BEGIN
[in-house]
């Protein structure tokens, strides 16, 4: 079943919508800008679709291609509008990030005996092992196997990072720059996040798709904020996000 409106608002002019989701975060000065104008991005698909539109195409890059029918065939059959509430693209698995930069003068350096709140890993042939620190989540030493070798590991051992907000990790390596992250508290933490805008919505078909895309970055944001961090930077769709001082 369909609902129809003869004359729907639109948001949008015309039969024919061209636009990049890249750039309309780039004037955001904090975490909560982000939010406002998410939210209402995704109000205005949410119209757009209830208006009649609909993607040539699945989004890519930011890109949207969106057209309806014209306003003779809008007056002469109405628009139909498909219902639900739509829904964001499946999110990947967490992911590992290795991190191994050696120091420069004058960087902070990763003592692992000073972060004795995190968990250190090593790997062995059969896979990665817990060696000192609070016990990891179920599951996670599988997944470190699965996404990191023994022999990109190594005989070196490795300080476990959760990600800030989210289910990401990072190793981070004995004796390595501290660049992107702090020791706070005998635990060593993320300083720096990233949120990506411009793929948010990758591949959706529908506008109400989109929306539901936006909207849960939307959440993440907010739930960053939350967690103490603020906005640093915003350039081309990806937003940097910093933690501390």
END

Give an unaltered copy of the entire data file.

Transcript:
[in-house]
């Protein structure tokens, strides 16, 4: 079943919508800008679709291609509008990030005996092992196997990072720059996040798709904020996000 409106608002002019989701975060000065104008991005698909539109195409890059029918065939059959509430693209698995930069003068350096709140890993042939620190989540030493070798590991051992907000990790390596992250508290933490805008919505078909895309970055944001961090930077769709001082 369909609902129809003869004359729907639109948001949008015309039969024919061209636009990049890249750039309309780039004037955001904090975490909560982000939010406002998410939210209402995704109000205005949410119209757009209830208006009649609909993607040539699945989004890519930011890109949207969106057209309806014209306003003779809008007056002469109405628009139909498909219902639900739509829904964001499946999110990947967490992911590992290795991190191994050696120091420069004058960087902070990763003592692992000073972060004795995190968990250190090593790997062995059969896979990665817990060696000192609070016990990891179920599951996670599988997944470190699965996404990191023994022999990109190594005989070196490795300080476990959760990600800030989210289910990401990072190793981070004995004796390595501290660049992107702090020791706070005998635990060593993320300083720096990233949120990506411009793929948010990758591949959706529908506008109400989109929306539901936006909207849960939307959440993440907010739930960053939350967690103490603020906005640093915003350039081309990806937003940097910093933690501390």